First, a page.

With due respect, I find all this call for opposition ‘unity’ rather silly – esp. in the context of a BE. Look, every single political party exists for itself – its own philosophy. policies and beliefs and solutions, etc.

    If the opposition parties’ Davids wanted to unite against the PAP’s Goliath, they should or would have to work on some grand strategy well BEFORE any election, in particular, a GE. A BE is like kachang puteh – a minor opportunity – something that comes along out of the blue, it is therefore fair game for anyone to have a ‘go’, for private or party reason/agenda!

    What is there to split opposition unity about when there hadn’t been any in the first place? Obviously, you have to get the horse before the cart first in order for any talk or dream about such ‘unity’. When no ‘unity’ exists before an election – BE, GE, whatever – what unity can one talk of? When even informal standing ‘broad’ agreements between and among the opposition parties do not exists (as far as I know), is it possible or realisrtic to even begin to talk about horse-trading?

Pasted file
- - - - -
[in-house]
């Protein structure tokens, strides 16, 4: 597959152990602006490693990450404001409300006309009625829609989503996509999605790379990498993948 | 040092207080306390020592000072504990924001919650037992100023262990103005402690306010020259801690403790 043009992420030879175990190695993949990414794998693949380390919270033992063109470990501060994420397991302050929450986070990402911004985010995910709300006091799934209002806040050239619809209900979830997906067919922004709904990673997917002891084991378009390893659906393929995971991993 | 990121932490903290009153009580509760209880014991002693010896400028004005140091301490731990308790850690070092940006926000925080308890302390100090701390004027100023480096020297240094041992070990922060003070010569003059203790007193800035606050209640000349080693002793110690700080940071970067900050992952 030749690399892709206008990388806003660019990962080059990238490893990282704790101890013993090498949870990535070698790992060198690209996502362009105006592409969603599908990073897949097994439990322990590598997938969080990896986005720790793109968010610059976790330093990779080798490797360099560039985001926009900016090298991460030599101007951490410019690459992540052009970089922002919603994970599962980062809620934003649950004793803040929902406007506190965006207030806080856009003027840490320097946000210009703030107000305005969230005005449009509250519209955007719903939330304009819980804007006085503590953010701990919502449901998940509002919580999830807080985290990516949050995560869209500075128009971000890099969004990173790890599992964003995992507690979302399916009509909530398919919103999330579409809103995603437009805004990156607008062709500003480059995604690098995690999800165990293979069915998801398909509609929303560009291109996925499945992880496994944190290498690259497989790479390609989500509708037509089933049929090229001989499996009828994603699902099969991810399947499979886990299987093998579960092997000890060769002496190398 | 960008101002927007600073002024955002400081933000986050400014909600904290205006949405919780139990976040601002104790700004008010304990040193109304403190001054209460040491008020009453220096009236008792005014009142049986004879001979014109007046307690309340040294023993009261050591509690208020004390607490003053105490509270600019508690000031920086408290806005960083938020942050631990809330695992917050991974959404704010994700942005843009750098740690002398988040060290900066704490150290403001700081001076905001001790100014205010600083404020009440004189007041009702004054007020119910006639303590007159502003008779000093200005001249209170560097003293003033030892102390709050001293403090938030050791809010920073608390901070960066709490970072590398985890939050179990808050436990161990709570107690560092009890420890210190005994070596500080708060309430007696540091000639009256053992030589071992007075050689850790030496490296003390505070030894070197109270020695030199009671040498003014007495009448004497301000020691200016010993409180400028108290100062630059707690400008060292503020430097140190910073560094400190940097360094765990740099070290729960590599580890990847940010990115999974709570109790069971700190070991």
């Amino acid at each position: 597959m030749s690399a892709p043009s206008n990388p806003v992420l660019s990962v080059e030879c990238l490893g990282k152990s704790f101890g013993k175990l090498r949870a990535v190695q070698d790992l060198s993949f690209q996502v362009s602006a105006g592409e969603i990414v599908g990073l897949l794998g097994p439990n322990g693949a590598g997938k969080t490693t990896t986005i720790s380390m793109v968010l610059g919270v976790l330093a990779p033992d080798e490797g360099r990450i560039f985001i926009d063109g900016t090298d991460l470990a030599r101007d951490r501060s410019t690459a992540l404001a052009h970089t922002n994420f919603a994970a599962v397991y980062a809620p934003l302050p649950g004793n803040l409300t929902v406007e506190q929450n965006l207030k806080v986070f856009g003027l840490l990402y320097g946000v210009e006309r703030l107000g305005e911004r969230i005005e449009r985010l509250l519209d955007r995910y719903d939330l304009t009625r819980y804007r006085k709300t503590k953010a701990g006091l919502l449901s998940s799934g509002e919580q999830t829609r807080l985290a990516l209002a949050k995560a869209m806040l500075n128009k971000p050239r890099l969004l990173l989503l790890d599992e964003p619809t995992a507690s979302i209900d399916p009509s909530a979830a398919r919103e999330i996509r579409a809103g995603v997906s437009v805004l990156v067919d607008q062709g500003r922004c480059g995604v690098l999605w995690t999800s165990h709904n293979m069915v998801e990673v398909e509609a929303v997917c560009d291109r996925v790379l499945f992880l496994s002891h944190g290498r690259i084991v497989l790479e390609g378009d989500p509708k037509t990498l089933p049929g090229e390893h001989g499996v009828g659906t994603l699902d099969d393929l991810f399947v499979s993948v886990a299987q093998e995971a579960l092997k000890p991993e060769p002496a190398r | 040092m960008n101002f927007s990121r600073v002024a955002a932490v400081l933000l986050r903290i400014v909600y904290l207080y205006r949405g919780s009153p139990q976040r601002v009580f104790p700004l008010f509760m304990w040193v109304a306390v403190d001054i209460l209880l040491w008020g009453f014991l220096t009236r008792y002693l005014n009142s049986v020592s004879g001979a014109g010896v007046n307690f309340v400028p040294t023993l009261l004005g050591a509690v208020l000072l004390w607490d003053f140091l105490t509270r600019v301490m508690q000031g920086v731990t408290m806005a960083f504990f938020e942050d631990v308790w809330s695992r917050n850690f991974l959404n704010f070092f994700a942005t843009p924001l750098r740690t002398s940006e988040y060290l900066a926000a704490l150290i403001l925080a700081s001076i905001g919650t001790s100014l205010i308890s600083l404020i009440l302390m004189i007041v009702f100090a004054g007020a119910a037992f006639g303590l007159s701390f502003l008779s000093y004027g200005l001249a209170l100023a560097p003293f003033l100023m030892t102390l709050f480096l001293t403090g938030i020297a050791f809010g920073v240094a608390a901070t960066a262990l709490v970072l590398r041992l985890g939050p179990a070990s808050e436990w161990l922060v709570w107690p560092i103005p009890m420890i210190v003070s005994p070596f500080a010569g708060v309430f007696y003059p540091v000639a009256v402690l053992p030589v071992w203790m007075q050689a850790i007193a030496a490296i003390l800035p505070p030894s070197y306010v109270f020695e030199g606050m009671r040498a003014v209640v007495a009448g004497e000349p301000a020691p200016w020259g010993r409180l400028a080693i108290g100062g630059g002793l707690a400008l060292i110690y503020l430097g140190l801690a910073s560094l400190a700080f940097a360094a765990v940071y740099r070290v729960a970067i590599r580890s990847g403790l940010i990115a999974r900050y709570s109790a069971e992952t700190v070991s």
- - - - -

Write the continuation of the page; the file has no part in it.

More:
Looking at the months after GE 2011, what had in fact stood out have been some very conscious efforts to build ‘party -differentiation’ – esp. the SDP (its proposals on health for example) and WP (the way it has chosen to respond to ‘hot’ issues of the day both in and outside parliament) – much like brand-differentiation in the commercial world, and for very good reasons too.

    One can see why SDP, WP and SDA want to have a ‘go’ – as long as NOT losing its deposit is NOT an important factor. The SDP may want to test out its policies offered by the BE platform, the WP wants to contest to see if it could wrest power from the incumbent and SDA may want to see whether it is still relevant at all after the last GE defeat. These are all logical and practical political reasons to want to throw your hat into the BE ring to find out BEFORE next GE. And by all means.